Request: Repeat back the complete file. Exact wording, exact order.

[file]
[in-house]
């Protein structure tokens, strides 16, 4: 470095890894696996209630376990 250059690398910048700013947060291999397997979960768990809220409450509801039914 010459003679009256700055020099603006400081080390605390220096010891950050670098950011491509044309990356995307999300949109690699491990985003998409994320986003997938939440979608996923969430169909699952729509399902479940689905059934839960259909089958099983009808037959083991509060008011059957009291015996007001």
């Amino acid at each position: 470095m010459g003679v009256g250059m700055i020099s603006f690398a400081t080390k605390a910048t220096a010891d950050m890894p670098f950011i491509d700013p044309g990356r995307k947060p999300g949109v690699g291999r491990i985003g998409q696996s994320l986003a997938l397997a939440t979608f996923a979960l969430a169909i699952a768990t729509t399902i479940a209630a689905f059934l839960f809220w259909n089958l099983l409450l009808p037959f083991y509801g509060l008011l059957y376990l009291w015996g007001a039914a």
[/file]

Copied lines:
[in-house]
């Protein structure tokens, strides 16, 4: 470095890894696996209630376990 250059690398910048700013947060291999397997979960768990809220409450509801039914 010459003679009256700055020099603006400081080390605390220096010891950050670098950011491509044309990356995307999300949109690699491990985003998409994320986003997938939440979608996923969430169909699952729509399902479940689905059934839960259909089958099983009808037959083991509060008011059957009291015996007001």
């Amino acid at each position: 470095m010459g003679v009256g250059m700055i020099s603006f690398a400081t080390k605390a910048t220096a010891d950050m890894p670098f950011i491509d700013p044309g990356r995307k947060p999300g949109v690699g291999r491990i985003g998409q696996s994320l986003a997938l397997a939440t979608f996923a979960l969430a169909i699952a768990t729509t399902i479940a209630a689905f059934l839960f809220w259909n089958l099983l409450l009808p037959f083991y509801g509060l008011l059957y376990l009291w015996g007001a039914a």